Victor Maynard (Bill Nighy) is a bit of a mama’s boy, but that doesn’t mean he’s a guy you want to mess with. Victor comes from a family of professional assassins and he’s bred to be the best of the best. Other than his mother (Eileen Atknis), Victor has little social contact except perhaps during the final moments before he sends a bullet through an assignment’s skull. He’s precise, methodical, takes pride in his work and, best of all, his mother is proud of him.

Everything changes when Victor is hired to kill Rose (Emily Blunt), a con artist who tries to pull a fast one on a wealthy gangster named Ferguson (Rupert Everett) by swapping his Rembrandt self portrait with a fake. This would just be business as usual, but there’s something about Rose that throws Victor off his game and turns the whole operation into a comedic calamity. Victor and Rose are forced to team up in order to elude Ferguson and his henchman as is Tony (Rupert Grint), a young guy who just happens to be in the wrong place at the wrong time.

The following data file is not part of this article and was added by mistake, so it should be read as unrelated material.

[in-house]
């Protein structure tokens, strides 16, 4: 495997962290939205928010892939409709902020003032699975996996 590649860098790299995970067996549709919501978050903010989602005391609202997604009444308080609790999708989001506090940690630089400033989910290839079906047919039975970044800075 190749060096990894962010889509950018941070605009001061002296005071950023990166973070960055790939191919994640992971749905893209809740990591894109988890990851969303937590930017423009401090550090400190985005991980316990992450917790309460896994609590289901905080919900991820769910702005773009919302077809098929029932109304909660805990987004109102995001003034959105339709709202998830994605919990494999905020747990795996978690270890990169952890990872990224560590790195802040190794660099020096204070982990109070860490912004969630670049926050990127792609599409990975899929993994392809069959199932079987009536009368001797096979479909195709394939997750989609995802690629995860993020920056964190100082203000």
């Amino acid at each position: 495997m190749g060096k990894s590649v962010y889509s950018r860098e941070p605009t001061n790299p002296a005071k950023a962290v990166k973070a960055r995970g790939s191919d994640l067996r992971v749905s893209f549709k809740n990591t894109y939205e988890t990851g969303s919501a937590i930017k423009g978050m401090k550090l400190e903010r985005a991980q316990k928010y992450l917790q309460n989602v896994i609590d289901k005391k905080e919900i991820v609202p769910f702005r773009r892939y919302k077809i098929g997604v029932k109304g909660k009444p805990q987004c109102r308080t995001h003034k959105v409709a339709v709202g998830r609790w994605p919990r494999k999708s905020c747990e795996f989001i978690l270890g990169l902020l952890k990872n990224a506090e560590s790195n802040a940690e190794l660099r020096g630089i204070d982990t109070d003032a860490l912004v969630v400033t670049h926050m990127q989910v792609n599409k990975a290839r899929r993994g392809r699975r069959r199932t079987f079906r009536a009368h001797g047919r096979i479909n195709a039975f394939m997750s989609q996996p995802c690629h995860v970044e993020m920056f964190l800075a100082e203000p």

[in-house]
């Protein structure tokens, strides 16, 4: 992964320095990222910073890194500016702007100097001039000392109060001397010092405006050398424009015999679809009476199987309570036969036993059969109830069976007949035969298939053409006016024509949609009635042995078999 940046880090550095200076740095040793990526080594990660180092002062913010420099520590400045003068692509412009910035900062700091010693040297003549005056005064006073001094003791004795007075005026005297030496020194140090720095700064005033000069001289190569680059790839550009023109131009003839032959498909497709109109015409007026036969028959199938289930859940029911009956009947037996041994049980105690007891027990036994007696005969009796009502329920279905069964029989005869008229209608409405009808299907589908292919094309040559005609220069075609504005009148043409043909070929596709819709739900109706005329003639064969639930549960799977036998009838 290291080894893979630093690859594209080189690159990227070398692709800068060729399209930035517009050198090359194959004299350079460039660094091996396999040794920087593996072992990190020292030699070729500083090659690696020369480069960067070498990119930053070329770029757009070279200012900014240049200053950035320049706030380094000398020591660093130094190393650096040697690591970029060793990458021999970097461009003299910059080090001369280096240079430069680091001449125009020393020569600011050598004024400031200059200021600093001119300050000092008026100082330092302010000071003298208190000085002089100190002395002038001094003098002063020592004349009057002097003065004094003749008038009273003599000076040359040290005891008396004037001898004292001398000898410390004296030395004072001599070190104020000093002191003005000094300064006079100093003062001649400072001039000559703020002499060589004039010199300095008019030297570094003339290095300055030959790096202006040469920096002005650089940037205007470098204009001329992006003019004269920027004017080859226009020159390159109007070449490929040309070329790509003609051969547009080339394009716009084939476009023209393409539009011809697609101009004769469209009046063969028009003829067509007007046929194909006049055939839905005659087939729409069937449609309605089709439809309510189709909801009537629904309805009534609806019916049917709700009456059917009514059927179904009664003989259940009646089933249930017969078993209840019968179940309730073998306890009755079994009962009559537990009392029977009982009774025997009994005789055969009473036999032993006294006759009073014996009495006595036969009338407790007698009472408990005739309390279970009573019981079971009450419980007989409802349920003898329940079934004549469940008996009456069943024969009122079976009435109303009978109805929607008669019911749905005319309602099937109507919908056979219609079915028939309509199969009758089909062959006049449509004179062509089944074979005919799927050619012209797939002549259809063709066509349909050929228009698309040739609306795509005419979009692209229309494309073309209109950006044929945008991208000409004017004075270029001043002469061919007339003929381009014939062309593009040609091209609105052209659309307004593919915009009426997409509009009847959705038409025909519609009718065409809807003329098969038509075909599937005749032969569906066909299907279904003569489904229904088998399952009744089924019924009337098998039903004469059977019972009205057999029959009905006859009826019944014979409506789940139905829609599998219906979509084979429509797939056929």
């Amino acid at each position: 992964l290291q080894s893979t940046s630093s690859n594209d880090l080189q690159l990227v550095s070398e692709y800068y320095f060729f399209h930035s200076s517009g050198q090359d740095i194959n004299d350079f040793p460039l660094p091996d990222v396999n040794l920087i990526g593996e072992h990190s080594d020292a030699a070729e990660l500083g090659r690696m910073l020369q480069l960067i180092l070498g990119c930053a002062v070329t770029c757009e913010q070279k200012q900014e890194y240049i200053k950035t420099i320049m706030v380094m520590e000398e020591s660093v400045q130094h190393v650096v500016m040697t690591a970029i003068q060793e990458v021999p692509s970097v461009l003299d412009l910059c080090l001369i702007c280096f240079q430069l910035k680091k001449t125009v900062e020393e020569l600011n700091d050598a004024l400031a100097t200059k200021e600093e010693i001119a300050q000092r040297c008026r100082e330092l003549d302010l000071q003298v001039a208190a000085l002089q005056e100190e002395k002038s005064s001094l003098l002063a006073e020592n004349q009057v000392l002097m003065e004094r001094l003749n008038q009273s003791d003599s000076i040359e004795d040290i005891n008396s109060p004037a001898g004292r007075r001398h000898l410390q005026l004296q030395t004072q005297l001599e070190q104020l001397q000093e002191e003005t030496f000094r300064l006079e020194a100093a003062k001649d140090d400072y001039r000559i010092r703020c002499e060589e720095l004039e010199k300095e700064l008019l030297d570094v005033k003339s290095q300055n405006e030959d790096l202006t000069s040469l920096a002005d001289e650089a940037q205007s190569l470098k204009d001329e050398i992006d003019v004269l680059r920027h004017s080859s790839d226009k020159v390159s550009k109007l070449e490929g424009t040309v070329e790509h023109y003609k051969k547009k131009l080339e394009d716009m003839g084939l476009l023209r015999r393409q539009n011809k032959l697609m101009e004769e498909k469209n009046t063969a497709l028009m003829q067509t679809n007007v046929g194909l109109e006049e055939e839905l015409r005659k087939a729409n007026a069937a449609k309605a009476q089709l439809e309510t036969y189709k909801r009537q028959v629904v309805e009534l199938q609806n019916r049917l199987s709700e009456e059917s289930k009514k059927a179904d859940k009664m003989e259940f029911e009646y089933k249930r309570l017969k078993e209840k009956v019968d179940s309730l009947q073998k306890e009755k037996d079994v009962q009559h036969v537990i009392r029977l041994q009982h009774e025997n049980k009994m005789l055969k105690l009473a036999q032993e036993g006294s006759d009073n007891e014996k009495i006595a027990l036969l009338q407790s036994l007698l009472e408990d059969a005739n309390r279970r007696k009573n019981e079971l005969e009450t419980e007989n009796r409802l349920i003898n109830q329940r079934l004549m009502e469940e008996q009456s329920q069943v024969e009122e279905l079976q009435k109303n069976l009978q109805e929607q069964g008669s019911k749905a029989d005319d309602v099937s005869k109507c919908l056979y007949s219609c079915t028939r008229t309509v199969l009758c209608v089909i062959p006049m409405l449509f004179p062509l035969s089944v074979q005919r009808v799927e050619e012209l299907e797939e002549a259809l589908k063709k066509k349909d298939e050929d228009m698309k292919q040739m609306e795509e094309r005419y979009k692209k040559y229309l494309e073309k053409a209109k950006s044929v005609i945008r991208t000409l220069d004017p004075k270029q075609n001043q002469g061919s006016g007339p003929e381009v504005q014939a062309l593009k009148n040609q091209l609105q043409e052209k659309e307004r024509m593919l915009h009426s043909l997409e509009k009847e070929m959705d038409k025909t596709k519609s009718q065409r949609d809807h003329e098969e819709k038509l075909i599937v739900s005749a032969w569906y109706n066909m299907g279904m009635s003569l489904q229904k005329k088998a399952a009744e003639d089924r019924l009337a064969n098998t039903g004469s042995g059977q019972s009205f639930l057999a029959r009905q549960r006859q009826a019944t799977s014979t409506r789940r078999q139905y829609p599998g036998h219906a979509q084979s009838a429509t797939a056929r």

Click here to read more.

Leave a comment

Filed under Reviews